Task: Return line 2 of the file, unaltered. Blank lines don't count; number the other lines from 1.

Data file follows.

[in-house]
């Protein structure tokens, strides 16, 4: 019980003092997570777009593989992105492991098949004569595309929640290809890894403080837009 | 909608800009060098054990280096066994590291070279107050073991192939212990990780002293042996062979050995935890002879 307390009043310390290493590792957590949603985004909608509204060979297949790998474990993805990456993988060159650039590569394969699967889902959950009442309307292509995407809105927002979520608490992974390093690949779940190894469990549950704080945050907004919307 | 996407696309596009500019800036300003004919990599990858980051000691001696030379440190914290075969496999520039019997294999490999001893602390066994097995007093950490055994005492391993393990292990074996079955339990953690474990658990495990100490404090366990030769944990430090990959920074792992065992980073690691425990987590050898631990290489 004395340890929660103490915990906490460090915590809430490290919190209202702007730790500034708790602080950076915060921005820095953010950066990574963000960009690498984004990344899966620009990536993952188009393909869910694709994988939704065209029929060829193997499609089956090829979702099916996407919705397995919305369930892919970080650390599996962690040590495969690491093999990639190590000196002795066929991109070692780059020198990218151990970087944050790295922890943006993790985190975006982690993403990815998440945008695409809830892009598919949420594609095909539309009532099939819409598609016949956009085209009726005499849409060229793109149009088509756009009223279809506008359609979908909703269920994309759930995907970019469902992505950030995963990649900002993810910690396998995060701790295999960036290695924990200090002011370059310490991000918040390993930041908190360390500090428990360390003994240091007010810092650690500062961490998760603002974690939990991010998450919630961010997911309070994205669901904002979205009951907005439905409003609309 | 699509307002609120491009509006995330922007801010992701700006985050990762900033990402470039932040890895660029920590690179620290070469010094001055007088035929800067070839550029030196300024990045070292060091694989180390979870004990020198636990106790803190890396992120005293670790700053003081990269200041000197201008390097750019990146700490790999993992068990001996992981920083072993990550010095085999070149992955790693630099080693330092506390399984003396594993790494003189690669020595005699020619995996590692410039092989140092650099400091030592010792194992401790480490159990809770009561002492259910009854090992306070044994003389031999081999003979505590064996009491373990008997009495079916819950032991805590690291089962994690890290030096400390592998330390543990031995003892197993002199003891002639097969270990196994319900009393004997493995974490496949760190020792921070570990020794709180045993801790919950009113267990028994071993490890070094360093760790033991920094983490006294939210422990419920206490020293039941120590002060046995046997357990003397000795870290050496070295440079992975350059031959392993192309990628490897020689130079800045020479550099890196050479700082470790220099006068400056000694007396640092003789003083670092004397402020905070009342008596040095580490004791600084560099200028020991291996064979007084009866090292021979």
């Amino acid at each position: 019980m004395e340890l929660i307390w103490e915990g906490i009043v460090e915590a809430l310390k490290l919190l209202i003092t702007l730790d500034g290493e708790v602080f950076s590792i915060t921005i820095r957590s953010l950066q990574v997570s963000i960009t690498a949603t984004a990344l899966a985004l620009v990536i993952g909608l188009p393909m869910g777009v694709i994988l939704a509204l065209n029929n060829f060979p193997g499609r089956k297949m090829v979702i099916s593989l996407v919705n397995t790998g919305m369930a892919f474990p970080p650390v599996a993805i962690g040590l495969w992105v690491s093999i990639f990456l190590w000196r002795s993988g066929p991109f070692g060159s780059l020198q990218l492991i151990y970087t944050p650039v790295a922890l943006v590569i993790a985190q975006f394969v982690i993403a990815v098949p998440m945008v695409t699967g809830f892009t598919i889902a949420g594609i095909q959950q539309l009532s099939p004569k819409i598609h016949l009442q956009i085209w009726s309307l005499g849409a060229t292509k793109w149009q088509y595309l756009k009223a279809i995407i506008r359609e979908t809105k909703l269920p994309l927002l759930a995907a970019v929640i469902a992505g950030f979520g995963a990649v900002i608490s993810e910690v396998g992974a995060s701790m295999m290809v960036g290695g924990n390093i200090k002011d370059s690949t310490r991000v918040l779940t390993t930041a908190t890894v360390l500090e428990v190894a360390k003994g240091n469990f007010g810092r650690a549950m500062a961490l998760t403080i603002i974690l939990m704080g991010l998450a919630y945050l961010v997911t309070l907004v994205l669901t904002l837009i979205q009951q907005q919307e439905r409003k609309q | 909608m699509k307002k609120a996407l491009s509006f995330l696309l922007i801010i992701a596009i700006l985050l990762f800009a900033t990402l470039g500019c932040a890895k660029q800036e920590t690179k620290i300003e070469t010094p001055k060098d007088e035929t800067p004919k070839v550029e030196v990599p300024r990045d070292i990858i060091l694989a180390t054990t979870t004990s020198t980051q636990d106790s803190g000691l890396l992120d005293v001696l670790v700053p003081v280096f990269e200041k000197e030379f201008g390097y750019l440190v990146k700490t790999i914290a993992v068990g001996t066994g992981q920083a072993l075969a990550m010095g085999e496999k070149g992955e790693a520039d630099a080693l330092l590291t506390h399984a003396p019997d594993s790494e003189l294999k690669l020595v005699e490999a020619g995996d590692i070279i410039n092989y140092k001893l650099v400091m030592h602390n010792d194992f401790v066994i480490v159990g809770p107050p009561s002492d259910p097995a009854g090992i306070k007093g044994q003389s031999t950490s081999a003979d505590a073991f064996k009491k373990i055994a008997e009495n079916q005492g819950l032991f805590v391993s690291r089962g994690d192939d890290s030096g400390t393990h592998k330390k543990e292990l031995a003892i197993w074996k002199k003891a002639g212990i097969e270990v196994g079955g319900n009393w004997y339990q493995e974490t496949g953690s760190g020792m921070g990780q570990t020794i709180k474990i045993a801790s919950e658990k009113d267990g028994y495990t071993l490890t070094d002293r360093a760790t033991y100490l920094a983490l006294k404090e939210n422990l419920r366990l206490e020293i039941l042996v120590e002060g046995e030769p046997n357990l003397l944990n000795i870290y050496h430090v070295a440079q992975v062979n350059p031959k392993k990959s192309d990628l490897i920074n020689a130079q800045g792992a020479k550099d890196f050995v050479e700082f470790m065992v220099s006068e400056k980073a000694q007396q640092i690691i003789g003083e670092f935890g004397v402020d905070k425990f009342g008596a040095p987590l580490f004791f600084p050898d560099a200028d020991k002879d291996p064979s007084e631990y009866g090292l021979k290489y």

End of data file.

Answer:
């Protein structure tokens, strides 16, 4: 019980003092997570777009593989992105492991098949004569595309929640290809890894403080837009 | 909608800009060098054990280096066994590291070279107050073991192939212990990780002293042996062979050995935890002879 307390009043310390290493590792957590949603985004909608509204060979297949790998474990993805990456993988060159650039590569394969699967889902959950009442309307292509995407809105927002979520608490992974390093690949779940190894469990549950704080945050907004919307 | 996407696309596009500019800036300003004919990599990858980051000691001696030379440190914290075969496999520039019997294999490999001893602390066994097995007093950490055994005492391993393990292990074996079955339990953690474990658990495990100490404090366990030769944990430090990959920074792992065992980073690691425990987590050898631990290489 004395340890929660103490915990906490460090915590809430490290919190209202702007730790500034708790602080950076915060921005820095953010950066990574963000960009690498984004990344899966620009990536993952188009393909869910694709994988939704065209029929060829193997499609089956090829979702099916996407919705397995919305369930892919970080650390599996962690040590495969690491093999990639190590000196002795066929991109070692780059020198990218151990970087944050790295922890943006993790985190975006982690993403990815998440945008695409809830892009598919949420594609095909539309009532099939819409598609016949956009085209009726005499849409060229793109149009088509756009009223279809506008359609979908909703269920994309759930995907970019469902992505950030995963990649900002993810910690396998995060701790295999960036290695924990200090002011370059310490991000918040390993930041908190360390500090428990360390003994240091007010810092650690500062961490998760603002974690939990991010998450919630961010997911309070994205669901904002979205009951907005439905409003609309 | 699509307002609120491009509006995330922007801010992701700006985050990762900033990402470039932040890895660029920590690179620290070469010094001055007088035929800067070839550029030196300024990045070292060091694989180390979870004990020198636990106790803190890396992120005293670790700053003081990269200041000197201008390097750019990146700490790999993992068990001996992981920083072993990550010095085999070149992955790693630099080693330092506390399984003396594993790494003189690669020595005699020619995996590692410039092989140092650099400091030592010792194992401790480490159990809770009561002492259910009854090992306070044994003389031999081999003979505590064996009491373990008997009495079916819950032991805590690291089962994690890290030096400390592998330390543990031995003892197993002199003891002639097969270990196994319900009393004997493995974490496949760190020792921070570990020794709180045993801790919950009113267990028994071993490890070094360093760790033991920094983490006294939210422990419920206490020293039941120590002060046995046997357990003397000795870290050496070295440079992975350059031959392993192309990628490897020689130079800045020479550099890196050479700082470790220099006068400056000694007396640092003789003083670092004397402020905070009342008596040095580490004791600084560099200028020991291996064979007084009866090292021979």